Eligibility: Open to all
Sponsor: Georgia Department of Natural Resources

Wild About Kansas Photo Contest

Deadline: October 23, 2015
Eligibility: Open to all, separate adult and youth divisions
Sponsor: Kansas Department of Wildlife, Parks and Tourism

Pennyrile Forest State Resort Park Photography Weekend (Kentucky)

Deadline: October 16 – 18, 2015
Eligibility: Open to all
Sponsor: Kentucky State Parks

Minnesota Fish & Wildlife Habitat Stamp Contest

2015 Trout & Salmon Stamp Winner []

2015 Trout & Salmon Stamp Winner []

Deadline: Varies from August 14, 2015 to December 18, 2015
Eligibility: Open to Minnesota residents only
Sponsor: Minnesota Department of Natural Resources

MissouriDNR Photo Contest

Deadline: August 1, 2015
Eligibility: Open to amateurs only
Sponsor: Missouri Department of Natural Resources

Missouri Snapshots Photo Contest

Deadline: October 31, 2015
Eligibility: Open to amateurs only, separate adult and youth divisions
Sponsor: Association of Missouri Electric Cooperatives / Missouri Department of Natural Resources

NEBRASKAland Magazine Photo Contest

Deadline: July 31, 2015
Eligibility: Open to all, separate adult and youth divisions
Sponsor: Nebraska Game and Parks Commission

50th Anniversary Photo Challenge (North Dakota)

Deadline: September 7, 2015
Eligibility: Open to all
Sponsor: North Dakota Parks and Recreation Department

50th Anniversary Roscoe’s Coloring Contest (North Dakota)

Roscoe's Coloring Contest [Image:]

Roscoe’s Coloring Contest [Image:]

Deadline: September 30, 2015
Eligibility: Open to youth only
Sponsor: North Dakota Parks and Recreation Department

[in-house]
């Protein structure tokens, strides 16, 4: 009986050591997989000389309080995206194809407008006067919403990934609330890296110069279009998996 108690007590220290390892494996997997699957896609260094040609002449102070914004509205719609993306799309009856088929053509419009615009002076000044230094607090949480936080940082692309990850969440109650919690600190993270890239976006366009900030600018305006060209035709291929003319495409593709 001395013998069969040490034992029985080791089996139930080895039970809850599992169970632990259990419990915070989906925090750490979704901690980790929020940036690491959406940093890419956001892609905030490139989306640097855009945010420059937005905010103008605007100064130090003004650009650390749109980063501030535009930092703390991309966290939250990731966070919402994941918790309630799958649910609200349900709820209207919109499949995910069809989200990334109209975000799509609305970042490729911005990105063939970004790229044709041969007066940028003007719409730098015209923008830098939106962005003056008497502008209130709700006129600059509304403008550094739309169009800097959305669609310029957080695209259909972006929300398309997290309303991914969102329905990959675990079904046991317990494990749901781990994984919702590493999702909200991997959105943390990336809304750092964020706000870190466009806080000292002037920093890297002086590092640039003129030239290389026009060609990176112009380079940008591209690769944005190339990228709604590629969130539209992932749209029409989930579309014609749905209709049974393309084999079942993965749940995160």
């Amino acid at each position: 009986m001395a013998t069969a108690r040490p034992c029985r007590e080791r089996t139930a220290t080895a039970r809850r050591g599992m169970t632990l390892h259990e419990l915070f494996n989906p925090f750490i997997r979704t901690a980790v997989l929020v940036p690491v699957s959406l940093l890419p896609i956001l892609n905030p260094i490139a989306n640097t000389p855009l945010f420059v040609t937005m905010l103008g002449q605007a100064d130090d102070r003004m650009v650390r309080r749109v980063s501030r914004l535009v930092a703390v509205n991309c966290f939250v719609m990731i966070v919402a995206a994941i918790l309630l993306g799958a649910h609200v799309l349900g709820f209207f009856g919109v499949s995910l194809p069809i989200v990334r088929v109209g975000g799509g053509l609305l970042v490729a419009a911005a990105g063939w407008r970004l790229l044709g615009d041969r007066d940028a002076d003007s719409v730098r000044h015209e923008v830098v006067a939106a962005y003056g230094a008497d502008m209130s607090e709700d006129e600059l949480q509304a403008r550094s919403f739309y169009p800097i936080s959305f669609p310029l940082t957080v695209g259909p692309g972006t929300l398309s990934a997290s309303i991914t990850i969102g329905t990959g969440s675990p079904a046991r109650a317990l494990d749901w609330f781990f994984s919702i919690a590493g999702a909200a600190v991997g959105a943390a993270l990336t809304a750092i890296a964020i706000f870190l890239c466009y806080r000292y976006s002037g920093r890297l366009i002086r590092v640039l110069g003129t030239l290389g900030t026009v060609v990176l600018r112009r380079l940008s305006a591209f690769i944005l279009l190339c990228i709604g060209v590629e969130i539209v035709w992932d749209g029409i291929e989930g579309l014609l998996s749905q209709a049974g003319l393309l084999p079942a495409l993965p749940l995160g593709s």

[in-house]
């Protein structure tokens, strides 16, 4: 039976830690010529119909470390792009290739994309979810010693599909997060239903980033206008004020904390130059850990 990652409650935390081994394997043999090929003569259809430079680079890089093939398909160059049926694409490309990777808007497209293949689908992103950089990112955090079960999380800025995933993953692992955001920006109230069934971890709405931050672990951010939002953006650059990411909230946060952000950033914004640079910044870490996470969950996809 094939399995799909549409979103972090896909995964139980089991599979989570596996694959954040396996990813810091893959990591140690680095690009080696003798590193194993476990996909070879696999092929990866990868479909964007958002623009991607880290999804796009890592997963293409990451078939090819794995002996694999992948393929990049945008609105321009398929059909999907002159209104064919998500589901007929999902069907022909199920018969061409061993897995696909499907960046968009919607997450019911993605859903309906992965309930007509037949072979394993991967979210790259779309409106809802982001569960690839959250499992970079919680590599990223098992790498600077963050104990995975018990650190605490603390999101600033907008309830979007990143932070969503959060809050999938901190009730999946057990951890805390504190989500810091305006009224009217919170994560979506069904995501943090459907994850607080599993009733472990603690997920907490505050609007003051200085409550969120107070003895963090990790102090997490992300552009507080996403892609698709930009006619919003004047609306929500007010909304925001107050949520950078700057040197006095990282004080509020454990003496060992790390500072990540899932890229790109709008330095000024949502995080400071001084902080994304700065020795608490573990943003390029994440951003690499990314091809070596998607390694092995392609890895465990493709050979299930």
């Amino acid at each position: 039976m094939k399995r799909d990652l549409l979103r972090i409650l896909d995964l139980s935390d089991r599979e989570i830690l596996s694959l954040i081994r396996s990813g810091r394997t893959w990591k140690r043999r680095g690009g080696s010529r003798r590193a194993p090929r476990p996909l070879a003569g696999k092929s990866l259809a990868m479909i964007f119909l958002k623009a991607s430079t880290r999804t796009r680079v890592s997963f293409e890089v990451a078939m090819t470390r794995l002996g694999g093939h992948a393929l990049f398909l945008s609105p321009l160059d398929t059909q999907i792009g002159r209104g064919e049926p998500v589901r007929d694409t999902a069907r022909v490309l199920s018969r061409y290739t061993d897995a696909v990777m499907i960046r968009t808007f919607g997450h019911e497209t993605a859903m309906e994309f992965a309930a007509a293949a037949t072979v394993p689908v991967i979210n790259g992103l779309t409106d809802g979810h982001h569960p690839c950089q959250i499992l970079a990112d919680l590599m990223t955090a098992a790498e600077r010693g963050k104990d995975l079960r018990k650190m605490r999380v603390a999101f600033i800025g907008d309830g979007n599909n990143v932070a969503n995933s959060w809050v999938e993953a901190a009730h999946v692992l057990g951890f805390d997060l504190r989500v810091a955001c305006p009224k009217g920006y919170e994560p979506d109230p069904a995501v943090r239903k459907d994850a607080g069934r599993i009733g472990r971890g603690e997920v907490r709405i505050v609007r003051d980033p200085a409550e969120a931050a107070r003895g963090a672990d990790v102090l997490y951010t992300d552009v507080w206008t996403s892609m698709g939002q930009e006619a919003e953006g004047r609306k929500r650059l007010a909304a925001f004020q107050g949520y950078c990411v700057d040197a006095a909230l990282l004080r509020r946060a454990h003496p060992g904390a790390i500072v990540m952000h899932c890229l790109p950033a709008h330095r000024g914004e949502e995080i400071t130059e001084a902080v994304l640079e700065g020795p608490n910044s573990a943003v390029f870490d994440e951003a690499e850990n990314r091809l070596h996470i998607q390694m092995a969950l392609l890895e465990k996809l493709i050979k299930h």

Pennsylvania Waterfowl Management Stamp Design Contest

Deadline: August 31, 2015
Eligibility: Open to Pennsylvania residents only
Sponsor: Pennsylvania Game Commission (PDF)

Washington State Parks Foundation Photo Contest

Deadline: Monthly & yearly winners, ongoing
Eligibility: Open to all
Sponsor: Washington State Parks Foundation

Friends of Wisconsin State Parks Calendar Annual Photo Contest

2014 Calendar Winner [Image:]

2014 Calendar Winner [Image:]

Deadline: August 31, 2015
Eligibility: Open to all
Sponsor: Friends of Wisconsin State Parks

Buckhorn & Roche-A-Cri State Parks Annual Photo Contest (Wisconsin)

Deadline: September 30 , 2015
Eligibility: Open to all
Sponsor: Wisconsin Department of Natural Resources / Friends of Buckhorn State Park / Friends of Roche-A-Cri State Park

Figuring Out Your Camping Style

The first step in ensuring a positive camping experience is making sure you’re comfortable and happy at your site. After all, a night spent in the great outdoors should be a night well spent. Whether you want to be as close to the bare ground as possible or you’d rather sleep under the stars in style, determining your preference before you head out will make the difference between striking up a continued interest in camping or permanently putting out that flickering campfire in your heart. Here are five types of camping that can help you figure out what works best for you.

Glamping (Glamorous Camping)

A full living room inside of a tent.

Camp…er…GLAMP in style! [Image:]

Glamping is perfect for those that want to enjoy the great outdoors, but don’t want to get their hands dirty while doing so. A relaxing weekend away from the stresses of every day life with all the conveniences of home at your fingertips makes for a great opportunity to clear your mind. Glamping can be done in villas, huts, yurts, cabins, lodges, or at park hotels and motels.

RV Camping

A family sitting near a campfire next to an RV in front of a the lake as the sun sets.

Gather the whole family for some cozy RV camping. [Image:]

Similar to glamping, packing up an RV and driving to a campground offers a close-up view of nature’s beauty from the safety and comfort of a camper. An RV can be stocked with all the conveniences that you’re used to and is essentially just a home on wheels (mobile home—get it?). With the open road laid out ahead of you and a cool drink at your side, there’s not many vacations that can compare!

Car Camping